first_imgA multiple choice exam. (Creative Commons photo by Alberto G. )The Juneau School District is one of the first in Alaska to make the AP District Honor Roll, a prestigious recognition for districts that increased the percentage of students who took and passed Advanced Placement tests.Listen NowJuneau School District Superintendent Mark Miller explained how the tests work.“(A) student takes a college level course that we give at high school and at the end they take a test,” Miller said. “If they score a three, four (or) five, typically colleges will give them credit.”Five is the highest score.The College Board, the organization that offers AP tests, has an honor roll for districts. To make the list, a district has to meet three criteria over three consecutive years.“One, increase the number of AP tests given – meaning more students are taking more tests,” Miller said. “Second, while you increase the number of students taking tests, you also increase the scores … average scores of students taking the tests.”Juneau School District’s percentage of students who took the exam had to go up by at least 11 percent to qualify. Larger districts have to increase participation by 4 to 6 percent.For its third requirement, the district had to increase or maintain its percentage of minority students who scored at least a three on at least one exam.Miller believes having two separate high schools has made it easier to schedule students into AP courses. He also thinks the achievement is a result of training more teachers to teach AP classes and the administration’s work to make the tests available to as many students as possible.“It’s really about pushing for equity, pushing to make sure all of our students succeed, pushing students to do their best regardless of their background or where they come from,” Miller said.Miller said the AP courses and tests prepare students for college-level classes, and if they score well, they could save thousands of dollars in college tuition.The honor roll dates back to 2011. According to the College Board, Juneau School District is the second Alaskan school district to make the list. The Anchorage School District made last year’s honor roll.last_img read more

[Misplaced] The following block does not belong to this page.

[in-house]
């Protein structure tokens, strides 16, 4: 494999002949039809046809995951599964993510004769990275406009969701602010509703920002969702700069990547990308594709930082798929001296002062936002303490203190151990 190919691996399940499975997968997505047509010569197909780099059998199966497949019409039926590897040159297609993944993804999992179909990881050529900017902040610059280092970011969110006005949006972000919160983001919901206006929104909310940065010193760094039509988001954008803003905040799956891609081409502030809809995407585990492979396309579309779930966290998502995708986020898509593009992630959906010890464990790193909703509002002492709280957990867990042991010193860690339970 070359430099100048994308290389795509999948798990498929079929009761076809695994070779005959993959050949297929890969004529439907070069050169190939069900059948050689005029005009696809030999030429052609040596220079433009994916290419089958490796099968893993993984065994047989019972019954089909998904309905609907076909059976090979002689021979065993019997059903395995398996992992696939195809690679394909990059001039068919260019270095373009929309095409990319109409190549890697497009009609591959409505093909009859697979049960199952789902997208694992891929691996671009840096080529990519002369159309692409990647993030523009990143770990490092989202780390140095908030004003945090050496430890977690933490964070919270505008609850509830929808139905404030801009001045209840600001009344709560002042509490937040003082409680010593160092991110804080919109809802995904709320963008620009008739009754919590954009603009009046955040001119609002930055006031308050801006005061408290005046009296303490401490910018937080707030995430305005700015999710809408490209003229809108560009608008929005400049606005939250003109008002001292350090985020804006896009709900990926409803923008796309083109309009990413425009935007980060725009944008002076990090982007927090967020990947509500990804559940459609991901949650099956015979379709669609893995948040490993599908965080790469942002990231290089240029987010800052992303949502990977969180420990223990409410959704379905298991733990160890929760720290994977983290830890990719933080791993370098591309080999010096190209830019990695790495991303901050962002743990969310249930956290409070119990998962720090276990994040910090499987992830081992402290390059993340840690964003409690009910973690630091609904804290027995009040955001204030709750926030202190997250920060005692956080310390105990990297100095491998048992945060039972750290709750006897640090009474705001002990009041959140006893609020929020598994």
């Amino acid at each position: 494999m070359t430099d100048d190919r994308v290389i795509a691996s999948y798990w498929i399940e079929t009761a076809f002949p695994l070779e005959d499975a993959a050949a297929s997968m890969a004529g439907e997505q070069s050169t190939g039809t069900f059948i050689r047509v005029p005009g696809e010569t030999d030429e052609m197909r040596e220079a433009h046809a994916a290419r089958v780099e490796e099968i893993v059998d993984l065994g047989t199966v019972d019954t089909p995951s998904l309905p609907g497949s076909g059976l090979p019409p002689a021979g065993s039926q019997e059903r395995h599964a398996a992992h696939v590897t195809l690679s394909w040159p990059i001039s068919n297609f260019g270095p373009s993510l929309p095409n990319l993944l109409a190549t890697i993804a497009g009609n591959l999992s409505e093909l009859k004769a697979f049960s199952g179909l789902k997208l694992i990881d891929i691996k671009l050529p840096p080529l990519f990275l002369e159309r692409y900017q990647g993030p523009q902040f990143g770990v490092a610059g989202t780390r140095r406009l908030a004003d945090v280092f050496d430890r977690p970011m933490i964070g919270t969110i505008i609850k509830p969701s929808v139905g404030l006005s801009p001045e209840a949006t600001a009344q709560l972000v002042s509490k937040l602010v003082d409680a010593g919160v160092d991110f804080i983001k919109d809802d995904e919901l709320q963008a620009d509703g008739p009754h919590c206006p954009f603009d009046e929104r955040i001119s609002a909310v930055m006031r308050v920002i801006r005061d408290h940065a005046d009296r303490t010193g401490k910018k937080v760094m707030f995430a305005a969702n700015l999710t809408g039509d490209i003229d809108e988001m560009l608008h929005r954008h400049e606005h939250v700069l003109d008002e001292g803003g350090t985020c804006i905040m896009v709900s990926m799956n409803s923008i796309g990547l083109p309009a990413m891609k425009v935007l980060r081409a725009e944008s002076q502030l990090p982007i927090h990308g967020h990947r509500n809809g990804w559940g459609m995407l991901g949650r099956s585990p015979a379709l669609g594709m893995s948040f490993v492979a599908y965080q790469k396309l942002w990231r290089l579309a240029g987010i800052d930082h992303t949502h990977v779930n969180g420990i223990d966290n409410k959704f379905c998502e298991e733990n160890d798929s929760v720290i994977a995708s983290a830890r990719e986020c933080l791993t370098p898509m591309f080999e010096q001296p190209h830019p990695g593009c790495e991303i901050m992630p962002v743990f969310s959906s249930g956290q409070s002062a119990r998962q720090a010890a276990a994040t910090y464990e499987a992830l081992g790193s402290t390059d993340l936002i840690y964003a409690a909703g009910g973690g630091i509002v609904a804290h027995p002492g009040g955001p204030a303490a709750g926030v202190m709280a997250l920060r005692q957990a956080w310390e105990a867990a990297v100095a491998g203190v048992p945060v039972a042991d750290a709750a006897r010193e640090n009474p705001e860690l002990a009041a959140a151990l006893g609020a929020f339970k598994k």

Read More